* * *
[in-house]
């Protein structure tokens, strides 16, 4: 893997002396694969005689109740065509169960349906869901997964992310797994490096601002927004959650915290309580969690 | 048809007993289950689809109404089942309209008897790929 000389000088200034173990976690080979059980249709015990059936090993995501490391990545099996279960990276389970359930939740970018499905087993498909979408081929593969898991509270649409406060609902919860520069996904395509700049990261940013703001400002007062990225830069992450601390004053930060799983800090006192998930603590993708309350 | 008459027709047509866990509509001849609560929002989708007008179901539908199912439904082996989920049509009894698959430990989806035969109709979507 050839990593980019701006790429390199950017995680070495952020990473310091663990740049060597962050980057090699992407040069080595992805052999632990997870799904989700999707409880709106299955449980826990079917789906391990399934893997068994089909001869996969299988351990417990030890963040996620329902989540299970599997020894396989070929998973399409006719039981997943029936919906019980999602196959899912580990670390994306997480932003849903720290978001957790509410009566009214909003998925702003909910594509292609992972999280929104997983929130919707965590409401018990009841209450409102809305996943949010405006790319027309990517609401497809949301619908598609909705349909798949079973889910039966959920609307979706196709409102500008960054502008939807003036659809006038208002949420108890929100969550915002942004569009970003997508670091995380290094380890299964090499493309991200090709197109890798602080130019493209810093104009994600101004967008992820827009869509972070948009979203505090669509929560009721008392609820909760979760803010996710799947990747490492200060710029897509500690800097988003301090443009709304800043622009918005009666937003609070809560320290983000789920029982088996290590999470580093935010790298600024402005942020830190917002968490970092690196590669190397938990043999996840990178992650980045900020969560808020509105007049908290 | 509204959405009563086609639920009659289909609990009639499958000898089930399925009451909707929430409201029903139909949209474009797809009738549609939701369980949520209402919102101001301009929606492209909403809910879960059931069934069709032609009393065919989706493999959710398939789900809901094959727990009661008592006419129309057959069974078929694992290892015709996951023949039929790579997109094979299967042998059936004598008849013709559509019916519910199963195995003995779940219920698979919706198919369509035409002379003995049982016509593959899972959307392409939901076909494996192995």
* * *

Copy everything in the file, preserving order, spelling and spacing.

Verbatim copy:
[in-house]
């Protein structure tokens, strides 16, 4: 893997002396694969005689109740065509169960349906869901997964992310797994490096601002927004959650915290309580969690 | 048809007993289950689809109404089942309209008897790929 000389000088200034173990976690080979059980249709015990059936090993995501490391990545099996279960990276389970359930939740970018499905087993498909979408081929593969898991509270649409406060609902919860520069996904395509700049990261940013703001400002007062990225830069992450601390004053930060799983800090006192998930603590993708309350 | 008459027709047509866990509509001849609560929002989708007008179901539908199912439904082996989920049509009894698959430990989806035969109709979507 050839990593980019701006790429390199950017995680070495952020990473310091663990740049060597962050980057090699992407040069080595992805052999632990997870799904989700999707409880709106299955449980826990079917789906391990399934893997068994089909001869996969299988351990417990030890963040996620329902989540299970599997020894396989070929998973399409006719039981997943029936919906019980999602196959899912580990670390994306997480932003849903720290978001957790509410009566009214909003998925702003909910594509292609992972999280929104997983929130919707965590409401018990009841209450409102809305996943949010405006790319027309990517609401497809949301619908598609909705349909798949079973889910039966959920609307979706196709409102500008960054502008939807003036659809006038208002949420108890929100969550915002942004569009970003997508670091995380290094380890299964090499493309991200090709197109890798602080130019493209810093104009994600101004967008992820827009869509972070948009979203505090669509929560009721008392609820909760979760803010996710799947990747490492200060710029897509500690800097988003301090443009709304800043622009918005009666937003609070809560320290983000789920029982088996290590999470580093935010790298600024402005942020830190917002968490970092690196590669190397938990043999996840990178992650980045900020969560808020509105007049908290 | 509204959405009563086609639920009659289909609990009639499958000898089930399925009451909707929430409201029903139909949209474009797809009738549609939701369980949520209402919102101001301009929606492209909403809910879960059931069934069709032609009393065919989706493999959710398939789900809901094959727990009661008592006419129309057959069974078929694992290892015709996951023949039929790579997109094979299967042998059936004598008849013709559509019916519910199963195995003995779940219920698979919706198919369509035409002379003995049982016509593959899972959307392409939901076909494996192995």